Unmarried Pensioners Who Live Together Miss Out On Tax Benefits

The tax system still categorises the public into single people living alone and married people living together. Yet, despite the growth of cohabiting couples most of which are pensioners, most of the tax benefit rules still do not recognise cohabitation.


Tax Benefits that don’t apply to cohabiting couples:

  • Inheritance Tax (IHT)

When married couples pass their wealth on the surviving spouse, it is free of inheritance tax. They can also transfer any unused portion of their inheritance tax threshold to their spouse. However, neither of these tax benefits is available to cohabiting couples.

Also, any unused portion of their new residential nil rate band that is designed to help families pass their property to direct descendants in a tax efficient manner can be transferred by the married couple. When this is fully implemented in 2020, the nil rate band will be worth of up to £350,000 to the surviving spouse.  However, the surviving cohabiting partner only has £175,000 nil rate band. As a result, cohabiting partners are at a £70,000 disadvantage due to the IHT rate of 40% that is excluded from this scheme.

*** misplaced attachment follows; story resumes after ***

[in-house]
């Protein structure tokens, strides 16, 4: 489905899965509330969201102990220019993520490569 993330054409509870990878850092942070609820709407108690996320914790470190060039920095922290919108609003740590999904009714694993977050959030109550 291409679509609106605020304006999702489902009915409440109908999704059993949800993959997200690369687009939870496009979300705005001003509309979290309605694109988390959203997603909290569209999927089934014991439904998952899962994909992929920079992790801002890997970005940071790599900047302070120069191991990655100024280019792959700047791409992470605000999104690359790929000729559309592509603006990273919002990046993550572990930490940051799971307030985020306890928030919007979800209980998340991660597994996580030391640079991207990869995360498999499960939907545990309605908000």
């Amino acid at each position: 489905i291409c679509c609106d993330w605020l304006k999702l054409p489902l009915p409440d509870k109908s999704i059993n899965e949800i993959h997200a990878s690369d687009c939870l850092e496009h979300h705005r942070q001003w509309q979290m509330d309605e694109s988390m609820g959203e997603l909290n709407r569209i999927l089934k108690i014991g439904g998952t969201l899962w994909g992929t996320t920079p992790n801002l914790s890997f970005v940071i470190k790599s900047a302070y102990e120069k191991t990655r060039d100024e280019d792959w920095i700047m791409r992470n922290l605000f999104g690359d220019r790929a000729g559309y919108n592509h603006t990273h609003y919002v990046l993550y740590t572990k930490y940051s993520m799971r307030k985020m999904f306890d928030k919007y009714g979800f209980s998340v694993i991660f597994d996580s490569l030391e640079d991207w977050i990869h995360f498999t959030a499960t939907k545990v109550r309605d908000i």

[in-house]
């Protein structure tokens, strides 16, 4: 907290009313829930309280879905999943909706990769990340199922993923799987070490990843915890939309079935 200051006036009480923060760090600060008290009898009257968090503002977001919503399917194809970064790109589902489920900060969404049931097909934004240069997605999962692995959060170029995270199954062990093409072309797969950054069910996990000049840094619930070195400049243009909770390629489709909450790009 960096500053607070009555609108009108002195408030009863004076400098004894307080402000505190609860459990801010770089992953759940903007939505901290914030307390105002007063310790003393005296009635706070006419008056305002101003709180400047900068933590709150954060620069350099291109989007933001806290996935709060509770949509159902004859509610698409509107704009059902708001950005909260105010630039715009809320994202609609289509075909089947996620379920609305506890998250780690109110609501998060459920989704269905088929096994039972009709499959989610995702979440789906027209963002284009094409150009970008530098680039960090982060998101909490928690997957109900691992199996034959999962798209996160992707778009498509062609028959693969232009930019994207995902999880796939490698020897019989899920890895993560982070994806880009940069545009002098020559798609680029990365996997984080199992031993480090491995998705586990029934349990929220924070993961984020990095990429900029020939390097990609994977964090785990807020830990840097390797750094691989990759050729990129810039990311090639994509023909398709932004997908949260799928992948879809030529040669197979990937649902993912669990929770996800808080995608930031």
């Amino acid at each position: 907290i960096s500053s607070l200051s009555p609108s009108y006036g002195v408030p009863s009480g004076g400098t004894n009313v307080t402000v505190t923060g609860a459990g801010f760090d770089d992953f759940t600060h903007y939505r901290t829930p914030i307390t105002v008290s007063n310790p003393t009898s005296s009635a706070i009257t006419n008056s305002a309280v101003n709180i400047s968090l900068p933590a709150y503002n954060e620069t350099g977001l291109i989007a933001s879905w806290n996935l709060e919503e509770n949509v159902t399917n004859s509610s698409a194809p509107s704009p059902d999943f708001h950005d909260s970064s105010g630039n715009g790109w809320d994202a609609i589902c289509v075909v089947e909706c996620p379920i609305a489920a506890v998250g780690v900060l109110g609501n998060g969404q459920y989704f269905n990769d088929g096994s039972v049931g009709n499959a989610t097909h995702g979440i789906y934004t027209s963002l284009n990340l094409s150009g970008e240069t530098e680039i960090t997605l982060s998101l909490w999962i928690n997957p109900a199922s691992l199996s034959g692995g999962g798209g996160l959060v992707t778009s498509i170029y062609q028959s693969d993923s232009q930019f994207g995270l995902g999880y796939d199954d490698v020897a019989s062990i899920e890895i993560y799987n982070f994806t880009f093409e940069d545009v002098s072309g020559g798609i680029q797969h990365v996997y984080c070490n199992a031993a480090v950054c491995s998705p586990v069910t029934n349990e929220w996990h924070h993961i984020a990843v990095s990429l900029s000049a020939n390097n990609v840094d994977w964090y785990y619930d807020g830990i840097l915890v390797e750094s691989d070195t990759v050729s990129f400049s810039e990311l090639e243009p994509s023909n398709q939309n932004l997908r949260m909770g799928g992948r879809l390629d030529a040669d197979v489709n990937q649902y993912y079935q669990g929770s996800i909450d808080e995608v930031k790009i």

• Income Tax

The two married couples allowances that are available are the old allowance that applies to the oldest married couple which is worth up to £844 per year and the new marriage allowance which is worth £230 per year. Unmarried couple living together will then miss out on £662.

  • State Pension

Under the old state pension system, there were extensive rights to derive an improved state pension following the death of a spouse but these rights do not apply to cohabiting couples. For example, an older married woman could easily see her state pension boosted by around £2,500 per year following the death of their husband but a cohabiting partner would miss out on this.

Now-a-days, more and more people are choosing to live together as couples and it is amongst those over pension age where the growth has been more striking. In line with this, government should reconsider whether the tax and benefit system needs to be updated in order to reflect the changes in the society we live in as of today instead of relying on the system that complements the society back in 1940s.

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